Tuesday, April 22, 2014

Grand Tulips! (or- Forever Spring!)

36"x36"x2.5" contemporary deep profile canvas
To purchase, or for more information, click here.

So far, "Forever Spring" is in the lead for 'name this painting' (a poll I was taking on FB & Twitter).  Usually the name of a painting evolves in my head as I'm working on a painting. Sometimes the name comes first and the painting follows. 

Here's how this one began, on a chilly Spring day, when I brought a load of fresh tulips into the studio, and I had this wonderful canvas that I was saving just for a big batch of flowers like this: 

I adjust my lights, and place everything how I'd like it. Then I just sit and look at it, and consider how I'd like these shapes I'm seeing to fit into that large square shaped canvas. I squint down...which helps to eliminate color, so that you can see 'value'- the darkness vs. the lightness of each area of your design & how it relates to each other. As I'm looking at these items, I'm also considering the main colors I want in this composition. I decide that instead of these red delicious apples, they are going to be Granny Smith apples, as I'm thinking I want that particular green.  I've chosen green to be the dominant color in this composition with fuchsia red tulips as my focal point, particularly the one with the bit of orange-yellow on the stem...which is just enough of a contrast against all those blue flowers  for a nice spark. One thing that I've brought into my paintings over the years is the avoidance of 'rendering'. I prefer more of an 'interpretation' so that I might control color and design rather than be slave to what I see in front of me. Arranging a still life to work from has become the 'jumping off point' from which my paintings progress.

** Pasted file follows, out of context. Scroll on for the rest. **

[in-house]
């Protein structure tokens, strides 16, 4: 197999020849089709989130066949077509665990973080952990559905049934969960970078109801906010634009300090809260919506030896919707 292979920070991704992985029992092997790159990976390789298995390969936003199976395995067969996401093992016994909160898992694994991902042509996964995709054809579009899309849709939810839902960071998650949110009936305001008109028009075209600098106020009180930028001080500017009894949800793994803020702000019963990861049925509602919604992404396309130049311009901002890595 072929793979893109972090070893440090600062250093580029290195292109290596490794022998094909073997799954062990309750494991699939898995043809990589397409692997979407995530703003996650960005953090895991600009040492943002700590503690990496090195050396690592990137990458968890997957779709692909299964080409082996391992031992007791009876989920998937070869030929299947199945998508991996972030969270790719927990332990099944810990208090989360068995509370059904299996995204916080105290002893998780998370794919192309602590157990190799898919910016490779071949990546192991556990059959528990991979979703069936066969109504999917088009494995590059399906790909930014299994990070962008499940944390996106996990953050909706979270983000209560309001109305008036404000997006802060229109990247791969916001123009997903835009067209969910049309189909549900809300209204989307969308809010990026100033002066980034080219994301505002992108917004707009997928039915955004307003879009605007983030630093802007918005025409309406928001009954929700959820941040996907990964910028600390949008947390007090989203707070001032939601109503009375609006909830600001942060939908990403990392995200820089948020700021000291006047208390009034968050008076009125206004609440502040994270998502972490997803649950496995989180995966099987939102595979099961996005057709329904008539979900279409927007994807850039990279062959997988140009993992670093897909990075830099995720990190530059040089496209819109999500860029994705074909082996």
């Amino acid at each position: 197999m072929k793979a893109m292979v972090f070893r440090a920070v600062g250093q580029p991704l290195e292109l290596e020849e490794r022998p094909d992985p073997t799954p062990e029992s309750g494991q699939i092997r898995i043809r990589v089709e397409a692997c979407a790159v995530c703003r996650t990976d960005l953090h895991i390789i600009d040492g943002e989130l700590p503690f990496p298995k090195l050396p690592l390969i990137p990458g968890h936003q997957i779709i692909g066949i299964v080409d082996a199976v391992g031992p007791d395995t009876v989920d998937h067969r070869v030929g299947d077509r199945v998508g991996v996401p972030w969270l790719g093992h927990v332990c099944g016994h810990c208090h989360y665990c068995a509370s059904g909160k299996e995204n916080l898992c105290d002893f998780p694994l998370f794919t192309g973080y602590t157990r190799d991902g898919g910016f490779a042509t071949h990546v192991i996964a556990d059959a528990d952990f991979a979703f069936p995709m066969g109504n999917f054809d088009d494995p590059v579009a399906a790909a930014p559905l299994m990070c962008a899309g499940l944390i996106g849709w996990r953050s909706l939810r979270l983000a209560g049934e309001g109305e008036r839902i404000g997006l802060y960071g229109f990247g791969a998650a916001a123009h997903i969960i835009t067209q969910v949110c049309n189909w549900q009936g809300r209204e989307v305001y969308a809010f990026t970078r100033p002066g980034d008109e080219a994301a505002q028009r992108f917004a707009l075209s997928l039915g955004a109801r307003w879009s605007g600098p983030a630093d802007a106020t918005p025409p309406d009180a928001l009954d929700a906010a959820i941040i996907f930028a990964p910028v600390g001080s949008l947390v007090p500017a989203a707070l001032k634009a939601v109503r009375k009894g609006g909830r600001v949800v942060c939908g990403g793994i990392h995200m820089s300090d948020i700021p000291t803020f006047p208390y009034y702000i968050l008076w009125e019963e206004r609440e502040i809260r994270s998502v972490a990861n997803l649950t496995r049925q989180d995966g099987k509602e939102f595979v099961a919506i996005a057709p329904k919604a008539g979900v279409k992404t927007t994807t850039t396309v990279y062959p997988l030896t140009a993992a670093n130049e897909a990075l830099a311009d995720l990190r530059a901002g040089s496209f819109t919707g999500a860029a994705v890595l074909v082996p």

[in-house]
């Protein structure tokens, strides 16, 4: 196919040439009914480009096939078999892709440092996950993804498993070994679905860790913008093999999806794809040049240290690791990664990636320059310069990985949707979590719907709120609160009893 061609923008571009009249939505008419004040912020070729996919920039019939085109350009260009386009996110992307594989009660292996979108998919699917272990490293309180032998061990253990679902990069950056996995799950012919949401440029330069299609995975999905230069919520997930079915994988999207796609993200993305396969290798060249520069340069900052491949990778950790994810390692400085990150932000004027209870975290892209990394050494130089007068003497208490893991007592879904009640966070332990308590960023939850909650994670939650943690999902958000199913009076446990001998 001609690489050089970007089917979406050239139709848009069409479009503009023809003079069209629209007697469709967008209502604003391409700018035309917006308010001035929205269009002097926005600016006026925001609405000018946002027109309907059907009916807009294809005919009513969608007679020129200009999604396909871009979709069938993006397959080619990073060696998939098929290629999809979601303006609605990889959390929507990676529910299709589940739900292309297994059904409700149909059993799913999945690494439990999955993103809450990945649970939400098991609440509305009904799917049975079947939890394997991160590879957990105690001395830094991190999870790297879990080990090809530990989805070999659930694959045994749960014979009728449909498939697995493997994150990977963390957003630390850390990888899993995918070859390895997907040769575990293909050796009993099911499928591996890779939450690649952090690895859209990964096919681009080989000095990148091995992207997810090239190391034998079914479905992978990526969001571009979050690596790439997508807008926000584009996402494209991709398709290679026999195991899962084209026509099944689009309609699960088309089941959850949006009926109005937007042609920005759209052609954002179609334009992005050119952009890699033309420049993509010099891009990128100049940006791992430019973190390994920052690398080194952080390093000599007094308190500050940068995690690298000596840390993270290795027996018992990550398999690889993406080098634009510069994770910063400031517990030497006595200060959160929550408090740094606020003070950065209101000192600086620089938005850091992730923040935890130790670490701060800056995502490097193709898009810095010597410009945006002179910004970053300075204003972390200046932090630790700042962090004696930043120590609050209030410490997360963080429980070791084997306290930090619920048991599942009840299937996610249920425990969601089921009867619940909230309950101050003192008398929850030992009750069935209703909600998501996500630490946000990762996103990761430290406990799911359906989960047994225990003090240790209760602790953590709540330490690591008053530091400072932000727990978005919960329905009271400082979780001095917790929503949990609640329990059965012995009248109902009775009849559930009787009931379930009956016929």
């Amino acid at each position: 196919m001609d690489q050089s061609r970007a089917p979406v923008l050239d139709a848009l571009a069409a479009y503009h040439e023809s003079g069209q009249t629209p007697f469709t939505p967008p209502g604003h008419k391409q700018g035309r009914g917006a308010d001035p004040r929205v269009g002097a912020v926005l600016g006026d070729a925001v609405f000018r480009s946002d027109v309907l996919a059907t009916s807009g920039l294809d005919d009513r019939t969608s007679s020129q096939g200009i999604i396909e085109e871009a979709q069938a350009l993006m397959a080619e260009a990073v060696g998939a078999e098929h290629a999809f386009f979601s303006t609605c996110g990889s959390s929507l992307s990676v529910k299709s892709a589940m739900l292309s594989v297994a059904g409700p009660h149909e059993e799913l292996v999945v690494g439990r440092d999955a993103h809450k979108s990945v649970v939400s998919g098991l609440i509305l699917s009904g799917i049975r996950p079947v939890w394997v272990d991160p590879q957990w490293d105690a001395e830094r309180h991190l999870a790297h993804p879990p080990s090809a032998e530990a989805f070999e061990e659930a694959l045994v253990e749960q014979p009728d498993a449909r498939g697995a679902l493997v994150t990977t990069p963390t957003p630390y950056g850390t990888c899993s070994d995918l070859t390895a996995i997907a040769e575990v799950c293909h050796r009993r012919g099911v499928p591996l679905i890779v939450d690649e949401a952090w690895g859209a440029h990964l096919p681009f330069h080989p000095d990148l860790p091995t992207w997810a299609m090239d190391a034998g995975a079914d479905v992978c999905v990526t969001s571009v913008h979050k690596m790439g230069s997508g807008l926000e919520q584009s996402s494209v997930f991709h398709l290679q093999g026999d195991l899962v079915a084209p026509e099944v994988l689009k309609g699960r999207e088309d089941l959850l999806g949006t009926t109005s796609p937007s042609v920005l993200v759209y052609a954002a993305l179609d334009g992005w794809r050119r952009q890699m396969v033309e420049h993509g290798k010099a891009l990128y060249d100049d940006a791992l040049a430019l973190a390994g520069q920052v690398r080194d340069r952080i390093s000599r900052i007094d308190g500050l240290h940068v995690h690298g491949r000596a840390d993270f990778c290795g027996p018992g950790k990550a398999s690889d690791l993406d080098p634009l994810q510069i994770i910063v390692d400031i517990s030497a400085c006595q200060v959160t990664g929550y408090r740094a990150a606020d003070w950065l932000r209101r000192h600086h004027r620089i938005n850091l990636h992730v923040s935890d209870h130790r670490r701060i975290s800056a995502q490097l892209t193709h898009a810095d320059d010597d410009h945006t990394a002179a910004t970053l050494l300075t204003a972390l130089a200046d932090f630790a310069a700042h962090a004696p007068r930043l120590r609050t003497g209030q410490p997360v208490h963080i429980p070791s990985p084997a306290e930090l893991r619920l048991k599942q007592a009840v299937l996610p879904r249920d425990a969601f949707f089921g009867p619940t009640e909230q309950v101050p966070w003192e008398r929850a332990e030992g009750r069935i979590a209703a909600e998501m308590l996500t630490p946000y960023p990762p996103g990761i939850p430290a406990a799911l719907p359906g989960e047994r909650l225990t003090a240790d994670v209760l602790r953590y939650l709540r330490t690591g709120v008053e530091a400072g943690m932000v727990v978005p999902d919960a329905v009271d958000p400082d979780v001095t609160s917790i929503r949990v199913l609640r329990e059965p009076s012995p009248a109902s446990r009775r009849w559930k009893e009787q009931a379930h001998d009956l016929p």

Anyway, once I draw in (with paint) the basic placement of each element in the painting, I being the under-painting. 
I lay in these shapes loosely with thin transparent colors.  Usually with a brush, sometimes with a knife on this layer.  When working large, I set aside large blocks of time, so that I can continue to work wet into wet for as long as possible. As soon as the entire canvas is covered, then I keep the layering going, adding those subsequent layers with a palette knife.
Before I add these final layers, I'll use a rubber squeegee straight edge to break up the edges of hard items in the composition. Building up the layers as I go, I end up with this as my final result:
 If you're a painter, and would like to learn some more of these methods, consider joining in on my "Mentoring Mondays" during the month of March.  I'll talk more about them in detail in the next blog post. I have a limited space in my studio for students, so it's definitely first dibs gets the space!  Right now there is room for YOU! 
Here are some additional closeup details from "Forever Spring" (and yes, to bring this in even closer, press the control button  (on the left) and scroll up!)

Labels: , , , , ,


Blogger Connie said...

Gorgeous flowers - I love this so much!

April 22, 2014 at 10:07 PM  
Blogger Roxanne Steed said...

Thank you so much Connie!

April 23, 2014 at 8:31 AM  

Post a Comment

Subscribe to Post Comments [Atom]

<< Home